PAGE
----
Debra Adelaide\'s The Women\'s Pages
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The Women’s Pages Debra Adelaide Picador 293 pp, pb $29.99 9781743535981 Debra Adelaide’s The Women’s Pages is a gripping read. It is also a sophisticated meditation on the creative acts of reading and writing. The novel developed out of a short story, ‘The Sleepers in that Quiet Earth’, first published in Best Australian Essays 2011 and reprinted as the opening story of Adelaide’s powerful collection, Letter to George Clooney (2013). The characters and themes of the short story held Adelaide in their thrall, insisting she revisit and develop them further. So too the characters and themes of Emily Brontë’s Wuthering Heights (1847), whose closing words provide the story’s title, have imaginatively enriched Adelaide’s reading and writing life and infuse this novel. In The Women’s Pages, Dove, a 38-‐year-‐old graphic designer, who has read and reread Wuthering Heights since her teenager years, reads the novel aloud to her dying mother. This act of reading inspires her to write. She visualises her protagonist, Ellis, born around 1950 and raised without a mother. She knows not where Ellis’s story will take her, but she is captive to it. She takes on ‘the emotional agony of her characters’: ‘The more she delved into the lives of her characters the more it was about missing or silent women and the more it seemed it was her job to find them and open their mouths and pull their words out and lay them across the pages.’ Yet these characters have other plans; they take on a life of their own. In the ‘Editor’s Preface’ to the 1850 edition of Wuthering Heights, Charlotte Brontë, writing as Currer Bell, apologised for what she saw as her sister’s indelicacies and mistakes, including Ellis Bell’s creation of darkly powerful characters like Heathcliff, Earnshaw and Catherine: ‘Having formed these beings, she did not know what she had done’. Adelaide picks up on this thread. As her narrative develops, Dove’s characters exhibit a ‘maddening autonomy’. At crucial moments not even she can hear their conversations. Part of the delight in reading this book arises from the disjunct between Dove’s intentions and her characters’ agency. The Women’s Pages develops through twin narratives. Dove is grieving for her lost mother. In 2014 she resigns her job and retreats into the solitary world of writing. Ellis develops from a naïve sixteen-‐year-‐old in the mid Sixties, through decades of immense social change, to become editor of a popular magazine, Women’s Pages. Along the way she sacrifices marriage, children and relationships in order to fulfill her ambition. Switching between two narratives can be a risky strategy, but Adelaide excels in making both Dove’s writing life and Ellis’s experiences equally engaging. The double structure also allows her to simultaneously play with narrative time – Dove and Ellis appear to be on a collision path – and to explore the choices and compromises generations of women,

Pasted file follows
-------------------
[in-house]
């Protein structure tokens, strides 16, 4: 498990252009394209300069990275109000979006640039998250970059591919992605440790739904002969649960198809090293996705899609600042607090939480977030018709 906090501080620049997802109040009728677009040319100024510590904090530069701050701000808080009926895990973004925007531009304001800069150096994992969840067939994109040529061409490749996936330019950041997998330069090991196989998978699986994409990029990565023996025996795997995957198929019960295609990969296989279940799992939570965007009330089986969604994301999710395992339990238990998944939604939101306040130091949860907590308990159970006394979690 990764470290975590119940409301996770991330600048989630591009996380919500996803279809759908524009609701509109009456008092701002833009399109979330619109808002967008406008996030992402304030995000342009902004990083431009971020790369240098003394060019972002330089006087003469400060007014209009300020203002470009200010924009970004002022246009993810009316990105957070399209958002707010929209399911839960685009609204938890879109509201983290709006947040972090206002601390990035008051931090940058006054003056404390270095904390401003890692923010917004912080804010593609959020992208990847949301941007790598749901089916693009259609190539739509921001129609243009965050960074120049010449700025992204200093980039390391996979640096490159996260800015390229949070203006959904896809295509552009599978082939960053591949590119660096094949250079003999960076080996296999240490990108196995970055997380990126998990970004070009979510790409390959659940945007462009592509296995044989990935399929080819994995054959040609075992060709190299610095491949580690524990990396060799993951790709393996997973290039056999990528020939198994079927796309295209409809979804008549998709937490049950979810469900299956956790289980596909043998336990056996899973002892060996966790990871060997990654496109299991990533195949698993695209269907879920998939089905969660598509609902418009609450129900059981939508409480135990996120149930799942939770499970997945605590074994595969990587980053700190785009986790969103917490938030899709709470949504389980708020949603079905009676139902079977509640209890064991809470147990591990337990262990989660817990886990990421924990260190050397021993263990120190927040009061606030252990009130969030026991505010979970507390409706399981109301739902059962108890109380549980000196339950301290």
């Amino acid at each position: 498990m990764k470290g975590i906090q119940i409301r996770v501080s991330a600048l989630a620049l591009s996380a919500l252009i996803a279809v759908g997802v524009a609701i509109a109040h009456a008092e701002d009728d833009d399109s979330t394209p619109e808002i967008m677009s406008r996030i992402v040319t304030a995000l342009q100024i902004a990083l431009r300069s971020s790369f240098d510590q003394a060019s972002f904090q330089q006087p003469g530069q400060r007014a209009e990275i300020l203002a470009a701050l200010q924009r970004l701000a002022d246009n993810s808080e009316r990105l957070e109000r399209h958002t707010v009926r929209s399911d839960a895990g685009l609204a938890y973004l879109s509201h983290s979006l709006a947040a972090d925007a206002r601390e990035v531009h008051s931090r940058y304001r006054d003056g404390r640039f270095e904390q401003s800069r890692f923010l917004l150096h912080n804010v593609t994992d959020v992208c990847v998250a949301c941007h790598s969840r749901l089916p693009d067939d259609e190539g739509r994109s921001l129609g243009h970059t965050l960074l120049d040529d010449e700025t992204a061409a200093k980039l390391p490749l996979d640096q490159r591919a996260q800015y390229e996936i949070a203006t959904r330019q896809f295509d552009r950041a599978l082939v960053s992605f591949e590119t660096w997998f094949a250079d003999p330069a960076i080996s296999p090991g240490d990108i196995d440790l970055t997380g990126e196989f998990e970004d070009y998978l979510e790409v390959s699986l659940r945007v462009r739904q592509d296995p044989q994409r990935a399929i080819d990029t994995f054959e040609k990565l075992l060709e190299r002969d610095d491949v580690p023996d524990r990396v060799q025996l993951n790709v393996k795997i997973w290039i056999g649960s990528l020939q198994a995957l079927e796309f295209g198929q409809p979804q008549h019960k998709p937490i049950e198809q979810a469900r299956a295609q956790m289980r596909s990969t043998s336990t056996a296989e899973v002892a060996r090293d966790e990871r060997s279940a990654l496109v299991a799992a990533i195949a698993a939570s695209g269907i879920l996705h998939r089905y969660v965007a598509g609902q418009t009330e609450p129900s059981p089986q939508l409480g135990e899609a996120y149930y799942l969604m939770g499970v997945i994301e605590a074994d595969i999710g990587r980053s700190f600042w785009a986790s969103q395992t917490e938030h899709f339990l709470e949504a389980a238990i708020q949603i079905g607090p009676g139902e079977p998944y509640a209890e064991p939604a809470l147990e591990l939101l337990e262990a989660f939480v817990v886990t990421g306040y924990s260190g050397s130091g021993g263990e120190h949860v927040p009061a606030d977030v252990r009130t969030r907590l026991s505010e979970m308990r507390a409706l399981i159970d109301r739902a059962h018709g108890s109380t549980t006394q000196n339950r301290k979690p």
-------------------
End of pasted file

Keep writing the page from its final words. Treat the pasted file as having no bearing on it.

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right back to the nineteenth century, have had to make in order to live independent, creative lives. Some of these women achieve their professional ambitions but at an enormous personal cost. All of them go ‘through life with the wind forever whistling through a space in [their] chest’. Adelaide enjoys playing a self-‐conscious literary game. Dove’s copy of Wuthering Heights is marked up with her mother’s annotations: ‘A novel without a reader?...Imptc of narrative perspective. Self-‐conscious literary artefact…Absent mother theme reinforced’. Her characters, living in Sydney’s Inner West, are named Ellis, Edgar Ernest Shaw, Catherine and Nell. Dove’s name originates both from the novel’s epigraph taken from Brontë and a particular typeface. Early on she offers her reader guidance, but before long she cedes authority to the reader who is drawn into the intrigue of plot and left to negotiate its complex twists and turns. Adelaide’s title is also self-‐consciously playful. As the author of The Household Guide to Dying (2008), she enjoys recreating in extraordinary detail, the fashions, food and style of Ellis’s adult life, as they would have been showcased in the women’s pages of the Sunday paper. Waxed fruit, laminex tables, even a Schlemmertopf feature. Such attention is also another nod to Brontë’s art. Ellis’s Women’s Pages updates to become Pages magazine, but Adelaide’s intellectual interest has always been directed towards the lives, and the writing, of women. Her title affirms their interrelationship. Earlier this year Adelaide, as editor, introduced The Simple Act of Reading with an epigraph from Junot Díaz: ‘For it is in the simple act of reading where the living and the dead, the real and the imagined, meet.’ The Women’s Pages offers readers just such an invitation. Bernadette Brennan SMH and the Age November 16, 2015